To Scan or Not to Scan:
A Really Tough Call to Make
When you think about “radiation,” you might think of glowing green radioactive stones, like the uranium used in atomic bombs. But ionizing radiation is all around us. It’s in the soil, the environment, our homes, and it’s even blasting down on us from the sun’s cosmic rays (and your exposure is higher if you’re up in a plane).
Ionizing radiation is a high energy wave (consisting of highly energized particles) emitted by unstable, radioactive atoms. As these atoms decay, they send out energy powerful enough to knock electrons off other molecules lying in their path.
If a molecule that gets in the way of this blast is a part of living tissue, the radiation will mutate, damage, or even kill the cell. This causes many types of cancer, including leukemia – and makes cancer worse if it’s already present.
I’ve been concerned for a long time that medical professionals rely on radiation so heavily for diagnostic scans like x-rays, CT and PET scans. The use and overuse of scans presents a huge problem for anyone concerned about cancer. This publication has already been on record for a long time opposing routine mammograms (See Issue #218.)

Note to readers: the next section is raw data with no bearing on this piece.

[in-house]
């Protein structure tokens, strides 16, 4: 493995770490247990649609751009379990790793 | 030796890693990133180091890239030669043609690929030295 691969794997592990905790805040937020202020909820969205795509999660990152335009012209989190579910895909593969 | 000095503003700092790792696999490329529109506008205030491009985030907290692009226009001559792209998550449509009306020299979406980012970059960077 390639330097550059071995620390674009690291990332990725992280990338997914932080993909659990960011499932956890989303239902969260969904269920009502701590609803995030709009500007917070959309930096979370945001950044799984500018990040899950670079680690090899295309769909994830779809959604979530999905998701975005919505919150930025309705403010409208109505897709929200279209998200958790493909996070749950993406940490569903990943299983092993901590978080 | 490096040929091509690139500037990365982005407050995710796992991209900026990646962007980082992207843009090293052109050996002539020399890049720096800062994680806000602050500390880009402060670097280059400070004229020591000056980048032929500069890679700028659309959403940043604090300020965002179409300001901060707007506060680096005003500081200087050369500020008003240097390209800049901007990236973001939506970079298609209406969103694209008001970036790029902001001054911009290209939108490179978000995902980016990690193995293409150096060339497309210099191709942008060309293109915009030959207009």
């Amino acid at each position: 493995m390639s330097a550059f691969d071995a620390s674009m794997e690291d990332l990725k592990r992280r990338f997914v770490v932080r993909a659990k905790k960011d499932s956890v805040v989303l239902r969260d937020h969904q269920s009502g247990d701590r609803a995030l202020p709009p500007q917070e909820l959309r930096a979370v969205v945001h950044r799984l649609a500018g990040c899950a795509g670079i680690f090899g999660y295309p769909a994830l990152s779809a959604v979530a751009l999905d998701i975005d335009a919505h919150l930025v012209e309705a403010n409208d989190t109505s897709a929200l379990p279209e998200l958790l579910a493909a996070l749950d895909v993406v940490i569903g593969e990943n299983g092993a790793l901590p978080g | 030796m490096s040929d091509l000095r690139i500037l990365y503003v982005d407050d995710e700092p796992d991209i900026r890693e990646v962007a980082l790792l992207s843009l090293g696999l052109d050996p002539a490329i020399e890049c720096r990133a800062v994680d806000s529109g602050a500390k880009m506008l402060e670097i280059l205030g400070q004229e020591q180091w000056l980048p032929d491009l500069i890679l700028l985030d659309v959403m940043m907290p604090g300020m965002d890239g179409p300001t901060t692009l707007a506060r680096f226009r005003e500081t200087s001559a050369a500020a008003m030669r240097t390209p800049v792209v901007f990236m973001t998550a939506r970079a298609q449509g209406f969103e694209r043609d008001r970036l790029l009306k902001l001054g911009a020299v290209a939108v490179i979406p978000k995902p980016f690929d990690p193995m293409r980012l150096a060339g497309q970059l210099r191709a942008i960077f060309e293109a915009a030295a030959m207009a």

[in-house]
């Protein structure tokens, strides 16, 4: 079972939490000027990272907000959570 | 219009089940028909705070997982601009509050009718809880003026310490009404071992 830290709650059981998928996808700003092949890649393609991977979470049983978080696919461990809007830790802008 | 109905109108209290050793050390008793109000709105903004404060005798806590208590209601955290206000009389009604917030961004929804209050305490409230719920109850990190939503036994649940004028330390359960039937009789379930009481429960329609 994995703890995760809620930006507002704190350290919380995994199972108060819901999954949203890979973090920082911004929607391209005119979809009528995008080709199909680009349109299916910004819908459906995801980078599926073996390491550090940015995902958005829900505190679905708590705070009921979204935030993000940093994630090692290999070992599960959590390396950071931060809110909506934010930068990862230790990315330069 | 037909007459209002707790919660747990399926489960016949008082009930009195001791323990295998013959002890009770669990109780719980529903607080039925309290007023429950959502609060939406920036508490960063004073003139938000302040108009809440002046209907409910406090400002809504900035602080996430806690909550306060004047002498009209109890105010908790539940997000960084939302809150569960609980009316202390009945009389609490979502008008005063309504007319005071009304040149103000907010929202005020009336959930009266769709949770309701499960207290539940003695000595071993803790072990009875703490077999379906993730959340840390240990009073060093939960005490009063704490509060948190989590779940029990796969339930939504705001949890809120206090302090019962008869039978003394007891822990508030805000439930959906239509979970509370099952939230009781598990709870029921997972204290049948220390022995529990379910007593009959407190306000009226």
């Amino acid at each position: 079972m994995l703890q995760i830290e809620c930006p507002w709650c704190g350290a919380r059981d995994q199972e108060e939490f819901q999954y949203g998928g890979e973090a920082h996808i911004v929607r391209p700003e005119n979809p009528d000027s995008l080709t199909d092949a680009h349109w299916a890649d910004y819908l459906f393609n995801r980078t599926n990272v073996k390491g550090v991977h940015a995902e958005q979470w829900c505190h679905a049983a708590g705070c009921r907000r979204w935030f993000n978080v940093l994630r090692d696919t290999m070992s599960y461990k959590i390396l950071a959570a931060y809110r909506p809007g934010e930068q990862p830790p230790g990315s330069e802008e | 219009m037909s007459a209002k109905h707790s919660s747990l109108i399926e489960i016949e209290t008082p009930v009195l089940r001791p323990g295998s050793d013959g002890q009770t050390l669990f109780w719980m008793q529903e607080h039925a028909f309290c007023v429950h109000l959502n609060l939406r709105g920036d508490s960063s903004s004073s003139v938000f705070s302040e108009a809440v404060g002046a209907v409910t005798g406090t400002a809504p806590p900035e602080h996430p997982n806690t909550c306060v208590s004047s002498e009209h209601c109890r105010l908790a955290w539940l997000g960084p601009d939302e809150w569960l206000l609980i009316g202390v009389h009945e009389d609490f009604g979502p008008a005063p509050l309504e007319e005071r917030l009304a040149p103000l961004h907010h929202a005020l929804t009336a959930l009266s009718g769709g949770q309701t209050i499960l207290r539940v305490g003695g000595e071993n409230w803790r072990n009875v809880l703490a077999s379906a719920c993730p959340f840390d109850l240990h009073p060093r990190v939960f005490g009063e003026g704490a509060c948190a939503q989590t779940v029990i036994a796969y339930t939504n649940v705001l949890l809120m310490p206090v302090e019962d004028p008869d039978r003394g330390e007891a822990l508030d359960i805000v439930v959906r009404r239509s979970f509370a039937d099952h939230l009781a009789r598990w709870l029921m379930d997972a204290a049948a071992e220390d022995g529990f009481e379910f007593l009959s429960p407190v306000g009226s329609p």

Besides the energy rays they blast through the body, some scans also require the patient to inhale, swallow, or inject radioactive materials.
Medical professionals insist that the radiation used in medical imaging is “minimal,” and that the “benefits greatly outweigh the risks.” Does that make you feel comfortable blasting vulnerable parts of your body with radiation? Me either.
So how much radiation are we really talking here? And how do you know whether the benefits of medical imaging truly do outweigh the risks? Find out the facts you need to know to make the right decision for you or your loved ones. . .